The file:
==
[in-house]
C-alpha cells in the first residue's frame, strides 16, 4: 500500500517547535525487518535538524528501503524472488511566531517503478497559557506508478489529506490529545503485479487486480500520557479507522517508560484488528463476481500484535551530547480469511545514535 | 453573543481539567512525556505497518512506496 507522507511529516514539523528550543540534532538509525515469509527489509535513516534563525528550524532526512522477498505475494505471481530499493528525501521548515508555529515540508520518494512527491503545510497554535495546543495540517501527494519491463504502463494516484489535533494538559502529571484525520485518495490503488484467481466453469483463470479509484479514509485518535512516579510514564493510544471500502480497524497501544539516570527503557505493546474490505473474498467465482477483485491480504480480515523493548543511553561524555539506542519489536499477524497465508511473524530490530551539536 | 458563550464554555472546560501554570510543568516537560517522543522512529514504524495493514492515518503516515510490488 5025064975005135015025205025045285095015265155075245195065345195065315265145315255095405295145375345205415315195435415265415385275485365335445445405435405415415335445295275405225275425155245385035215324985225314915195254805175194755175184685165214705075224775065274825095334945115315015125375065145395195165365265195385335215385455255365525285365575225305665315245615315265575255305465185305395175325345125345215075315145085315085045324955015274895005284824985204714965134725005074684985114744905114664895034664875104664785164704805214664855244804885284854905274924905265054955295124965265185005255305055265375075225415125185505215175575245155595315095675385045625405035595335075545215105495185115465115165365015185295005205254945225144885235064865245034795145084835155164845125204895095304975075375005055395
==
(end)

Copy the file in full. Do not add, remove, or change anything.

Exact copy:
[in-house]
C-alpha cells in the first residue's frame, strides 16, 4: 500500500517547535525487518535538524528501503524472488511566531517503478497559557506508478489529506490529545503485479487486480500520557479507522517508560484488528463476481500484535551530547480469511545514535 | 453573543481539567512525556505497518512506496 507522507511529516514539523528550543540534532538509525515469509527489509535513516534563525528550524532526512522477498505475494505471481530499493528525501521548515508555529515540508520518494512527491503545510497554535495546543495540517501527494519491463504502463494516484489535533494538559502529571484525520485518495490503488484467481466453469483463470479509484479514509485518535512516579510514564493510544471500502480497524497501544539516570527503557505493546474490505473474498467465482477483485491480504480480515523493548543511553561524555539506542519489536499477524497465508511473524530490530551539536 | 458563550464554555472546560501554570510543568516537560517522543522512529514504524495493514492515518503516515510490488 5025064975005135015025205025045285095015265155075245195065345195065315265145315255095405295145375345205415315195435415265415385275485365335445445405435405415415335445295275405225275425155245385035215324985225314915195254805175194755175184685165214705075224775065274825095334945115315015125375065145395195165365265195385335215385455255365525285365575225305665315245615315265575255305465185305395175325345125345215075315145085315085045324955015274895005284824985204714965134725005074684985114744905114664895034664875104664785164704805214664855244804885284854905274924905265054955295124965265185005255305055265375075225415125185505215175575245155595315095675385045625405035595335075545215105495185115465115165365015185295005205254945225144885235064865245034795145084835155164845125204895095304975075375005055395